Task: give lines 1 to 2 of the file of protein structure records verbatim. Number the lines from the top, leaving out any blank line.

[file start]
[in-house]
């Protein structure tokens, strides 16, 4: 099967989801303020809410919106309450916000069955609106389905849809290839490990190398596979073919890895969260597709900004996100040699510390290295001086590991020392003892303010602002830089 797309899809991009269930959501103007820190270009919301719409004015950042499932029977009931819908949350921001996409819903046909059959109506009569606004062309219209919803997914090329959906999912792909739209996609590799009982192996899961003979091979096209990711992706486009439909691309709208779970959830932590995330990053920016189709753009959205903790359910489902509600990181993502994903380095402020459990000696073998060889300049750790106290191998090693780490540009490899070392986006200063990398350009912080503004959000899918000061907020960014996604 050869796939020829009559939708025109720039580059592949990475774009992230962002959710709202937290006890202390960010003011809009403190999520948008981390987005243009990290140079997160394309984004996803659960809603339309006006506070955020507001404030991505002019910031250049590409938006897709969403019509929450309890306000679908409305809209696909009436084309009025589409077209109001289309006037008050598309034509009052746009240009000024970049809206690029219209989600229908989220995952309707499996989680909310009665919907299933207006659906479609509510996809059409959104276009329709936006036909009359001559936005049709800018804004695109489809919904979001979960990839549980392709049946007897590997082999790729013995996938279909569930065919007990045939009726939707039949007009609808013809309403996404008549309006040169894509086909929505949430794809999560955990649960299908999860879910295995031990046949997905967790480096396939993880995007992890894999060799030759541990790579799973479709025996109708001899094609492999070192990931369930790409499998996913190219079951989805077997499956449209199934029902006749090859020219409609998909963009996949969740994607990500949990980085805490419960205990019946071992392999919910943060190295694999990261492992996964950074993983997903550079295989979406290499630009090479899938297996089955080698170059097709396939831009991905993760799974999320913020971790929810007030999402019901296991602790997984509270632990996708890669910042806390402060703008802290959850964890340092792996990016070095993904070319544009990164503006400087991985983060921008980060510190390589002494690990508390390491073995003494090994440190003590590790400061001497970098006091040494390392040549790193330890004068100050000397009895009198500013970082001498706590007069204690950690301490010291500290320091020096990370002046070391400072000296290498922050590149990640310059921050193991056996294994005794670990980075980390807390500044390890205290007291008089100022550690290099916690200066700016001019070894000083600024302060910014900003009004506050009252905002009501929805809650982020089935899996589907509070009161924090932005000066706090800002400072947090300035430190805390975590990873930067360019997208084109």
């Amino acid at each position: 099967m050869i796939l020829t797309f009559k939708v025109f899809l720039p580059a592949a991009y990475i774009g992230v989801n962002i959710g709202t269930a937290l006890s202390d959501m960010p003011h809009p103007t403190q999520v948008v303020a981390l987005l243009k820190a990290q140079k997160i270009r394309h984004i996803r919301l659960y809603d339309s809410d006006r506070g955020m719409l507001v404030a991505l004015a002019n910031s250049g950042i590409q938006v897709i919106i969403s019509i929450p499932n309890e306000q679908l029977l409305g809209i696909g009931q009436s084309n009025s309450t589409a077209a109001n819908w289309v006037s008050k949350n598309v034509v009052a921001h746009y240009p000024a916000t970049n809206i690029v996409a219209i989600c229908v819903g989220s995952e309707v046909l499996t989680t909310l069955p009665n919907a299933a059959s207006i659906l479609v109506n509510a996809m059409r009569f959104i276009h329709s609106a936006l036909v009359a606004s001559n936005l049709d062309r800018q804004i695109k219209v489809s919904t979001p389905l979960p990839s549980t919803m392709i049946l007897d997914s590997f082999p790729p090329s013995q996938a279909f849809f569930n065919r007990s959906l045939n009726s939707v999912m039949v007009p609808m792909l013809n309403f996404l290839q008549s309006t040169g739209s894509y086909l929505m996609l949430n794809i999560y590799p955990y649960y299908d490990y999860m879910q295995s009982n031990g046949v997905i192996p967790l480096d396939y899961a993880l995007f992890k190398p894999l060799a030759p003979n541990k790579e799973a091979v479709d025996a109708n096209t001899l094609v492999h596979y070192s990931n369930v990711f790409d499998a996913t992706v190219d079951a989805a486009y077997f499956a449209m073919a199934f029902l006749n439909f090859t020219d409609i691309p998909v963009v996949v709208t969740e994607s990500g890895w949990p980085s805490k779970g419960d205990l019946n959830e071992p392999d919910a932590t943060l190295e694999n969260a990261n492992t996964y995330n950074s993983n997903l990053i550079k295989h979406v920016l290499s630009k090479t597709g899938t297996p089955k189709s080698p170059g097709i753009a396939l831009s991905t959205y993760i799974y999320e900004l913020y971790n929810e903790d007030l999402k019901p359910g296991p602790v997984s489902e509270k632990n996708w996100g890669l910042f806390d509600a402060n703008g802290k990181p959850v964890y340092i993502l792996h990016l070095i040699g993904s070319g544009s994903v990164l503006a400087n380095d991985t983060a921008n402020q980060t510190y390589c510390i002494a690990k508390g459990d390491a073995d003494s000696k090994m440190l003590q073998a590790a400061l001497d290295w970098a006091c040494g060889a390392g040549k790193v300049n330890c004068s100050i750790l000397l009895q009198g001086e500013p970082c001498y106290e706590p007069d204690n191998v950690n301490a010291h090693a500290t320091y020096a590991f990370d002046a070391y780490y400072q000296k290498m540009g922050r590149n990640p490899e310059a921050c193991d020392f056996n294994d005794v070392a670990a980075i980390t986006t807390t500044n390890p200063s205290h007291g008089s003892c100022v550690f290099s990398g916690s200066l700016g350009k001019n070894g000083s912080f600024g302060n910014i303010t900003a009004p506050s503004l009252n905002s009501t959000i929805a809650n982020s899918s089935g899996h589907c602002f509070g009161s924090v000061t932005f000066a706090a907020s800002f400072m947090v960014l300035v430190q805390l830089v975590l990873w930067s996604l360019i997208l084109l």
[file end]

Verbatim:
[in-house]
């Protein structure tokens, strides 16, 4: 099967989801303020809410919106309450916000069955609106389905849809290839490990190398596979073919890895969260597709900004996100040699510390290295001086590991020392003892303010602002830089 797309899809991009269930959501103007820190270009919301719409004015950042499932029977009931819908949350921001996409819903046909059959109506009569606004062309219209919803997914090329959906999912792909739209996609590799009982192996899961003979091979096209990711992706486009439909691309709208779970959830932590995330990053920016189709753009959205903790359910489902509600990181993502994903380095402020459990000696073998060889300049750790106290191998090693780490540009490899070392986006200063990398350009912080503004959000899918000061907020960014996604 050869796939020829009559939708025109720039580059592949990475774009992230962002959710709202937290006890202390960010003011809009403190999520948008981390987005243009990290140079997160394309984004996803659960809603339309006006506070955020507001404030991505002019910031250049590409938006897709969403019509929450309890306000679908409305809209696909009436084309009025589409077209109001289309006037008050598309034509009052746009240009000024970049809206690029219209989600229908989220995952309707499996989680909310009665919907299933207006659906479609509510996809059409959104276009329709936006036909009359001559936005049709800018804004695109489809919904979001979960990839549980392709049946007897590997082999790729013995996938279909569930065919007990045939009726939707039949007009609808013809309403996404008549309006040169894509086909929505949430794809999560955990649960299908999860879910295995031990046949997905967790480096396939993880995007992890894999060799030759541990790579799973479709025996109708001899094609492999070192990931369930790409499998996913190219079951989805077997499956449209199934029902006749090859020219409609998909963009996949969740994607990500949990980085805490419960205990019946071992392999919910943060190295694999990261492992996964950074993983997903550079295989979406290499630009090479899938297996089955080698170059097709396939831009991905993760799974999320913020971790929810007030999402019901296991602790997984509270632990996708890669910042806390402060703008802290959850964890340092792996990016070095993904070319544009990164503006400087991985983060921008980060510190390589002494690990508390390491073995003494090994440190003590590790400061001497970098006091040494390392040549790193330890004068100050000397009895009198500013970082001498706590007069204690950690301490010291500290320091020096990370002046070391400072000296290498922050590149990640310059921050193991056996294994005794670990980075980390807390500044390890205290007291008089100022550690290099916690200066700016001019070894000083600024302060910014900003009004506050009252905002009501929805809650982020089935899996589907509070009161924090932005000066706090800002400072947090300035430190805390975590990873930067360019997208084109």